Now, to my understanding, the first part of this is exactly how the original fantasy RPG began play under Dave Arneson -- players took the parts of Heroes (worth 4 figures) from Chainmail, and advanced them to Superheroes (worth 8 figures) through play. In those rules, your basic Hero did in fact make 4 attacks for each normal man figure.
Sometimes we lose sight of that fact, since it's unstated in the OD&D books, which presume we're referring back to the Chainmail man-to-man combat system. But the point was reinforced in the article "Questions Most Frequently Asked About Dungeons & Dragons Rules", from The Strategic Review #2, p. 3 (Summer 1975, Editor: E. Gary Gygax):
Combat Example: 10 ORCS surprise a lone Hero wandering lost in the dungeons... Note that he is allowed one attack for each of his combat levels as the ratio of one Orc vs. the Hero is 1:4, so this is treated as normal (non-fantastic) melee, as is any combat where the score of one side is a base 1 hit die or less. Hero: 19; 01; 16; 09. Two out of four blows struck...
Now, it's made clear in this passage -- and again elsewhere -- that the multiple-attack rule is here being limited to opponents who have 1 hit die or less (and that's why you see the rule appearing in AD&D the same way). Nevertheless, it's clear that the game assumes that the PCs are facing down very large numbers of normal opponents, and hewing through them quite rapidly (even in a 1:10 ratio, as seen here). Consider also Arneson's "Temple of the Frog" in the Blackmoor supplement, where the first level of the dungeon contains barracks housing 50, 100, 250 men each, etc.
The point is, the original play of the OD&D game assumed that your Fighters were cleaving through enormous numbers of non-fantastic enemies, and obviously the Wizard-types had to have something to keep up with them. The sleep spell as we see it in OD&D exactly matches this situation -- 2-16 normal men affected (9 on average), a bit more than the number of attacks that a Hero would dish out in 2 rounds. (And you can also see why Greyhawk stipulated the first no-save rule for sleep; the number of saves you'd have to roll would otherwise be enormous.)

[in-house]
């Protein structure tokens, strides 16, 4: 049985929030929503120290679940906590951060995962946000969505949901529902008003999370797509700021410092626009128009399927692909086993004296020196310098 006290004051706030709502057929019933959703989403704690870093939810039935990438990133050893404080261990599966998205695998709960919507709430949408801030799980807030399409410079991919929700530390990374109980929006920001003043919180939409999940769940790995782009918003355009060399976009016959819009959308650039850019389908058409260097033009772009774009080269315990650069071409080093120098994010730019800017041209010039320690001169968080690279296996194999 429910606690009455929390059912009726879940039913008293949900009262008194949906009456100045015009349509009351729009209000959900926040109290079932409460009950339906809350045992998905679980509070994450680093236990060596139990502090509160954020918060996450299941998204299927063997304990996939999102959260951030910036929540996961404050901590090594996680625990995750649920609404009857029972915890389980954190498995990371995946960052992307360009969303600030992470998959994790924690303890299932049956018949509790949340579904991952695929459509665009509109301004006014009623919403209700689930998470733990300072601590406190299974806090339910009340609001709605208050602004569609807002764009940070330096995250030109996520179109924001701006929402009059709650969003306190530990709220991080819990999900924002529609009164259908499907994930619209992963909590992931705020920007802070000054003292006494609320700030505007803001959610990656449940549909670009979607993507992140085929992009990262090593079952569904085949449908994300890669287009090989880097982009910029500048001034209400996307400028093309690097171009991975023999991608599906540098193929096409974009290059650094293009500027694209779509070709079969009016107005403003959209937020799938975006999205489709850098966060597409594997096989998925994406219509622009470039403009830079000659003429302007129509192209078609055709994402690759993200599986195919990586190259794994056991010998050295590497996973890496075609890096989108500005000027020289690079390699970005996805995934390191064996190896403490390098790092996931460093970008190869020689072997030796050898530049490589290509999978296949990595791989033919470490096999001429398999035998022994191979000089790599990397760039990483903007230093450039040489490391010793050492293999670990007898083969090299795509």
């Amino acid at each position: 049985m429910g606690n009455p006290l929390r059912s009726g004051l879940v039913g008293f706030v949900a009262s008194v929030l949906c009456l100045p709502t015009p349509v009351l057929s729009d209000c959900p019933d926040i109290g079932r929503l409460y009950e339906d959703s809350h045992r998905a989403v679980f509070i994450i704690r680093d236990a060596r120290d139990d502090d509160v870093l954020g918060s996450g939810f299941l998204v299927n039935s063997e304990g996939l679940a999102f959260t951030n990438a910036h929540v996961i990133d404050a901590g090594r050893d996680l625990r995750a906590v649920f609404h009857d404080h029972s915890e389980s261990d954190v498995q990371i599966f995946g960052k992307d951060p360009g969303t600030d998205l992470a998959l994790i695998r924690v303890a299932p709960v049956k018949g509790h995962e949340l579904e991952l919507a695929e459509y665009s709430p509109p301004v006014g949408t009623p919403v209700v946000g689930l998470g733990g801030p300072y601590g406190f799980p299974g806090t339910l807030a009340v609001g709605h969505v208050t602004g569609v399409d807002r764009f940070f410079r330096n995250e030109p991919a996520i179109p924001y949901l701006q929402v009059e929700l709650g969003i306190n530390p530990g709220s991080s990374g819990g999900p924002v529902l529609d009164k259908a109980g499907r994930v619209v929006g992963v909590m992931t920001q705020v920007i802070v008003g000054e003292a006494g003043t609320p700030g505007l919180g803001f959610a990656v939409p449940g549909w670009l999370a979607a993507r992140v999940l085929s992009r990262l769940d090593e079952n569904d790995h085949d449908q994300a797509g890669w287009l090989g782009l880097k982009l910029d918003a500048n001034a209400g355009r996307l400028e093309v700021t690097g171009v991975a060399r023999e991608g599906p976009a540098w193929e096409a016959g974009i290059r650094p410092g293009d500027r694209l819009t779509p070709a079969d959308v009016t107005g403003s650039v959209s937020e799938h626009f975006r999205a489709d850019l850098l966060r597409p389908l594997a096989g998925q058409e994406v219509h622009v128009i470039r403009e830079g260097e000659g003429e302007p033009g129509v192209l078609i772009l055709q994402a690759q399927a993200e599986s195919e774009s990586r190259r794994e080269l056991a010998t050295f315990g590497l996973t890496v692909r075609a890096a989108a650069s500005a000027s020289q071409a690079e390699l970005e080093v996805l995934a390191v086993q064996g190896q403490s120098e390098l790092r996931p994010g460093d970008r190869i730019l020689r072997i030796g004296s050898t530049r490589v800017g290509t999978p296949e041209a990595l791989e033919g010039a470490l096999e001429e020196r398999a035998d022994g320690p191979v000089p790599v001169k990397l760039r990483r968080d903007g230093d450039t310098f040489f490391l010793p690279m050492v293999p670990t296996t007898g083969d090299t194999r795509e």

So if we switch to a system where Fighters are not getting these Chainmail-esque machine-gun attacks, then this wouldn't make sense anymore. Certainly, I play with everyone just getting one attack all the time. If I were to read the OD&D books by themselves, that's certainly how I would interpret the combat system. And after playing 3E for a number of years, I'm solidly in the camp that the multiple-iterative-attacks mechanic there was really a huge mistake. Let's proceed with the more elegant rule of one basic attack resolution for all PC-types.
If our OD&D Heroes only get one attack against normal foes (1:4 original), then our sleep spell must also be reduced in the same ratio to remain balanced with it. Say, take the basic effect (2-16, average 9), divide it by 4 (9/4 = 2.25), and find a reasonable die for that range (d4, perhaps d6 if we prefer the shape?). And do the same thing for the other hit die categories (2HD: average 7/4 = 1.75, say 1/2 d6; 3HD: average 3.5/4 = 0.88, say just 1 creature; 4HD: average 1/4 = 0.25, say no creatures affected). We do this while acknowledging that the D&D Fighter, under the TSR #2 rule, doesn't get multiple attacks against higher-level foes (it would be very odd to give sleep a greater number of upper-HD affected).
So that's what I think I'll do for my game's sleep spell. We'll have sleep affect 1d6 1HD, 1/2 d6 2HD, or 1 3HD figures (and none of higher level). That's in harmony with the reduced number of Fighter attacks and presumed number of enemies, as compared to Chainmail. It seems about fair to me, and in the same spirit as the original environment for the spell.
Finally, here's some other comments. There's no need to impose Greyhawk's no-save rule here, so I'll continue to afford saves to the targets of the spell. Flavor-wise, I feel that sleep-enchantments should be generally more difficult to break out of than normal sleep. Therefore, I see no reason for more than a 2-in-6 chance to wake up a victim by way of shaking/slapping, etc. It should also last a fairly long period of time (duration is unstated in OD&D), perhaps a full sleep cycle -- I'll say 12 turns (a common duration in Vol. I), although if you said 12 hours I'd be quick to agree with that, as well.